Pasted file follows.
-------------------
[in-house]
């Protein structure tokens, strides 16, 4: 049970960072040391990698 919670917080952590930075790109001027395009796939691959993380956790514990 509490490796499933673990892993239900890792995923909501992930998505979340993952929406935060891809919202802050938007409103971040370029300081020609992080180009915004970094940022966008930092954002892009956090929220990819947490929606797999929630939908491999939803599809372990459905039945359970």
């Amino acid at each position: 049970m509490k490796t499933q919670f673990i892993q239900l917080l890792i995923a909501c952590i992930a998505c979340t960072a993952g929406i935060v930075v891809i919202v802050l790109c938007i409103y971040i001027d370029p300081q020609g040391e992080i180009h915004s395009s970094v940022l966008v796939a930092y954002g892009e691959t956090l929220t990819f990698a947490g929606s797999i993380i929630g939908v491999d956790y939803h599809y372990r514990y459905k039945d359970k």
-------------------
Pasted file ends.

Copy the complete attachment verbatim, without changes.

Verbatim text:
[in-house]
């Protein structure tokens, strides 16, 4: 049970960072040391990698 919670917080952590930075790109001027395009796939691959993380956790514990 509490490796499933673990892993239900890792995923909501992930998505979340993952929406935060891809919202802050938007409103971040370029300081020609992080180009915004970094940022966008930092954002892009956090929220990819947490929606797999929630939908491999939803599809372990459905039945359970």
């Amino acid at each position: 049970m509490k490796t499933q919670f673990i892993q239900l917080l890792i995923a909501c952590i992930a998505c979340t960072a993952g929406i935060v930075v891809i919202v802050l790109c938007i409103y971040i001027d370029p300081q020609g040391e992080i180009h915004s395009s970094v940022l966008v796939a930092y954002g892009e691959t956090l929220t990819f990698a947490g929606s797999i993380i929630g939908v491999d956790y939803h599809y372990r514990y459905k039945d359970k």